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Oil prices fall below $118 on stronger dollar

Oil prices fall below $118 on stronger dollar

Oil prices slipped back below $118 a barrel Friday, as a stronger dollar outweighed worries of possible global supply cuts amid tensions with Russia.
A day after surging nearly $6 a barrel, crude reversed course and wiped out some of those gains as the U.S. dollar gained ground on comments by Federal Reserve Chairman Ben Bernanke that he would "act as necessary" to control inflation.
A falling greenback encourages selling from investors who bought crude oil and other commodities as a hedge against inflation and weakness in the U.S. currency. The euro fell to $1.47928 in early New York trading Friday from $1.4877 the night before.
"The dollar got pounded yesterday and everybody rushed to buy commodities as a safe haven. Now the dollar is strengthening so everybody's dumping commodities again," said Phil Flynn, analyst at Alaron Trading Corp. in Chicago.
Light, sweet crude for October delivery fell $3.58 to $117.60 a barrel in late-morning trading on the New York Mercantile Exchange. On Thursday, worries about Russian hostilities against Georgia and NATO pushed prices up $5.62 to $121.18, crude's highest settlement price in over two weeks.
In London, October Brent crude fell $3.58 to $116.58 a barrel.
Russian troops showed some signs of withdrawing from key Georgian cities on Friday, the day Russia's president said a pullback would be complete under an EU-sponsored cease-fire. But oil market traders were still eyeing the conflict amid concerns that another flare-up of violence could sever key oil shipments bound for Western countries.
"It's still speculative whether Russia will use oil as a weapon to punish the West," said Victor Shum, an energy analyst with Purvin & Gertz in Singapore. "But it has certainly focused the market on that geopolitical threat."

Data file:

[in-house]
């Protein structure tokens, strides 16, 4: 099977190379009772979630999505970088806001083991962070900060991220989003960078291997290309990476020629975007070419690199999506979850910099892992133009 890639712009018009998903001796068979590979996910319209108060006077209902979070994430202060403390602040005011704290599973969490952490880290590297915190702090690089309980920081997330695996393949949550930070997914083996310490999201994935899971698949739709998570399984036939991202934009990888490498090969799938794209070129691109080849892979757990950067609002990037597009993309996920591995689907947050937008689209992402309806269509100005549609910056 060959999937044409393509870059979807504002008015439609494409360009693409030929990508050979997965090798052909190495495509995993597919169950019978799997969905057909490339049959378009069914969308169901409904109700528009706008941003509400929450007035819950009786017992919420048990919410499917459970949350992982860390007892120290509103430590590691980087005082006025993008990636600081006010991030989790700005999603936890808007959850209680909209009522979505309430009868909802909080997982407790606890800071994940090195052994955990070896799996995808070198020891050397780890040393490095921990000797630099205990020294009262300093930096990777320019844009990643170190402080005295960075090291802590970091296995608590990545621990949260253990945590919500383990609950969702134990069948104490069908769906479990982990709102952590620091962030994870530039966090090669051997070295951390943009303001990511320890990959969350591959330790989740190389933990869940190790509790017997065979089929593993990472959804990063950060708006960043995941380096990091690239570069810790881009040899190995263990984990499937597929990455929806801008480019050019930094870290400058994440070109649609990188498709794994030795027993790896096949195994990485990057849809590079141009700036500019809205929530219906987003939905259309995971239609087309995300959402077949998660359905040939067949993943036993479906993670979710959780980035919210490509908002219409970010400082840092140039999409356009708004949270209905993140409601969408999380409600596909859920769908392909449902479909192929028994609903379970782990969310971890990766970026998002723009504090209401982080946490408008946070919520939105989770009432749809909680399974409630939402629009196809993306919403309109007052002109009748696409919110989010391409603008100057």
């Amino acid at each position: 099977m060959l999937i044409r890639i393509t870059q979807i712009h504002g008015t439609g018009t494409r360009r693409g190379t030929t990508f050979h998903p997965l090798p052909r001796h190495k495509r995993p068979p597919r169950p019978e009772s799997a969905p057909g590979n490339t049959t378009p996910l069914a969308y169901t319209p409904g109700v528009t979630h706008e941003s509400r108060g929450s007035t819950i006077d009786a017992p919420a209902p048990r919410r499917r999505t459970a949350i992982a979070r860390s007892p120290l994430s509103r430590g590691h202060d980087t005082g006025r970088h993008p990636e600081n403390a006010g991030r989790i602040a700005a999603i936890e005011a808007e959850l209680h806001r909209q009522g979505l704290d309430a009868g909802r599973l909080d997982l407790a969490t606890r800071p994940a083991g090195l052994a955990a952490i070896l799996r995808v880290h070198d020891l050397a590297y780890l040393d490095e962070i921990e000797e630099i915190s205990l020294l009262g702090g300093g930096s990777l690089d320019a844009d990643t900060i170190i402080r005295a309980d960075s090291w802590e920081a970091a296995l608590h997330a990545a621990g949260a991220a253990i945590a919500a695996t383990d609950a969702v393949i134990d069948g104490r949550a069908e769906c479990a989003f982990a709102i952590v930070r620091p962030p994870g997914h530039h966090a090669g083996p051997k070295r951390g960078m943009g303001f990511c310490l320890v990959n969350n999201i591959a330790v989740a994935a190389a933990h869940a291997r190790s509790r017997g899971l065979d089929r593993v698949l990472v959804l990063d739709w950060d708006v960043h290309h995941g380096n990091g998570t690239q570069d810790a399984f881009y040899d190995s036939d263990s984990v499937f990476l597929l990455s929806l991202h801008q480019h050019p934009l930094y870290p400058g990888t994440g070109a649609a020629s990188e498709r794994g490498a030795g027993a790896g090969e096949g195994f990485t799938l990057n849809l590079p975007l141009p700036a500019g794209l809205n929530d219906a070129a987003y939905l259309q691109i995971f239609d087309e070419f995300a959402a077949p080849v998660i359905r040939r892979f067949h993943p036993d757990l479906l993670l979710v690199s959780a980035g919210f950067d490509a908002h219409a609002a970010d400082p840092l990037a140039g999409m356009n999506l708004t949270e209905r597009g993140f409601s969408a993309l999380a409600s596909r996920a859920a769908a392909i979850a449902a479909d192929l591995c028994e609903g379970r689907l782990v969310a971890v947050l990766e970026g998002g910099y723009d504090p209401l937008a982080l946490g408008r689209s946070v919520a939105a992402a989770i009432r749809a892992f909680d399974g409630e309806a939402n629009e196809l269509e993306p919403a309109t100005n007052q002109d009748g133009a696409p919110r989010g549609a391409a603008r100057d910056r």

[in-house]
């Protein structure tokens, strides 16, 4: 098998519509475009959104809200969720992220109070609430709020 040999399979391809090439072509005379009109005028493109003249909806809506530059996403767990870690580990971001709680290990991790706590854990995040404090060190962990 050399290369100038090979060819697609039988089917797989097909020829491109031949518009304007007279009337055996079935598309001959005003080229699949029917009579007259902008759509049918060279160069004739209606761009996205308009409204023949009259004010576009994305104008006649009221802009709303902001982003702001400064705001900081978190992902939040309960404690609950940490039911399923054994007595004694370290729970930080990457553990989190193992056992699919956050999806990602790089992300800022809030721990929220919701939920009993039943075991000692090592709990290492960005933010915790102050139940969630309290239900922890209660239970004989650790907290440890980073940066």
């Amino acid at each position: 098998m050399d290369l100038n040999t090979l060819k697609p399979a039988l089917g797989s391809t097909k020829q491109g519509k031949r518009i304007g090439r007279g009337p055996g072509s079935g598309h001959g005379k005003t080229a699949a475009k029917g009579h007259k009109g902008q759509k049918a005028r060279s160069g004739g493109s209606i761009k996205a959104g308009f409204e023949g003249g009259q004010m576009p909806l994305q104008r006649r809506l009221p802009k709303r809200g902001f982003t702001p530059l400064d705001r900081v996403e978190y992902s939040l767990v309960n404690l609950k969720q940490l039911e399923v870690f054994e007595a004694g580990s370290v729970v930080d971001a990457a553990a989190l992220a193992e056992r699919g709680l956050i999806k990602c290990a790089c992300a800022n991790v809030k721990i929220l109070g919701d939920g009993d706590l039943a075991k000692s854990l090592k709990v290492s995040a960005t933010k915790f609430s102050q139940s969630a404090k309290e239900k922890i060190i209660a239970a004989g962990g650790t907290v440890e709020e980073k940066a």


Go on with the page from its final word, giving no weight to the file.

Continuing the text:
The United States and Poland signed a deal Wednesday to place a U.S. missile defense base just 115 miles (185 kilometers) from Russia's westernmost border, a provocative move that was immediately denounced by Moscow.
Russia's Foreign Ministry warned that Moscow's response to further development of the missile defense shield would go beyond diplomacy.
U.S. Secretary of State Condoleezza Rice has dismissed any suggestion that the missile defense interceptors to be based in Poland constitute a threat to Russia. Washington insists the base is intended only as a defense against long-distance missiles from Iran.
London-based BP PLC last week shut down its Baku-Supsa oil pipeline _ which runs through the center of Georgia from Baku in Azerbaijan to Supsa on Georgia's Black Sea coast _ because of security concerns.
The line, which has a 150,000-barrel-a-day capacity, had recently been pumping around 90,000 barrels a day, according to a BP spokeswoman.
The British oil company also said that testing was to begin Wednesday on the closed Baku-Tbilisi-Ceyhan oil pipeline _ which runs through Georgia as well _ ahead of a move to restart full operations as early as next week.
That line, owned by a consortium of energy companies led by BP, has been closed for more than two weeks after a fire on its Turkish stretch. Kurdish rebels have taken responsibility for that blaze.
In other Nymex trading, heating oil futures fell 9.78 cents to $3.20280 a gallon, while gasoline prices lost 9.97 cents to $2.9495 a gallon. Natural gas futures shed 13.3 cents to $8.119 per 1,000 cubic feet.
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Associated Press writers Pablo Gorondi in Budapest, Hungary and Alex Kennedy in Singapore contributed to this report.


Updated : 2021-07-25 15:40 GMT+08:00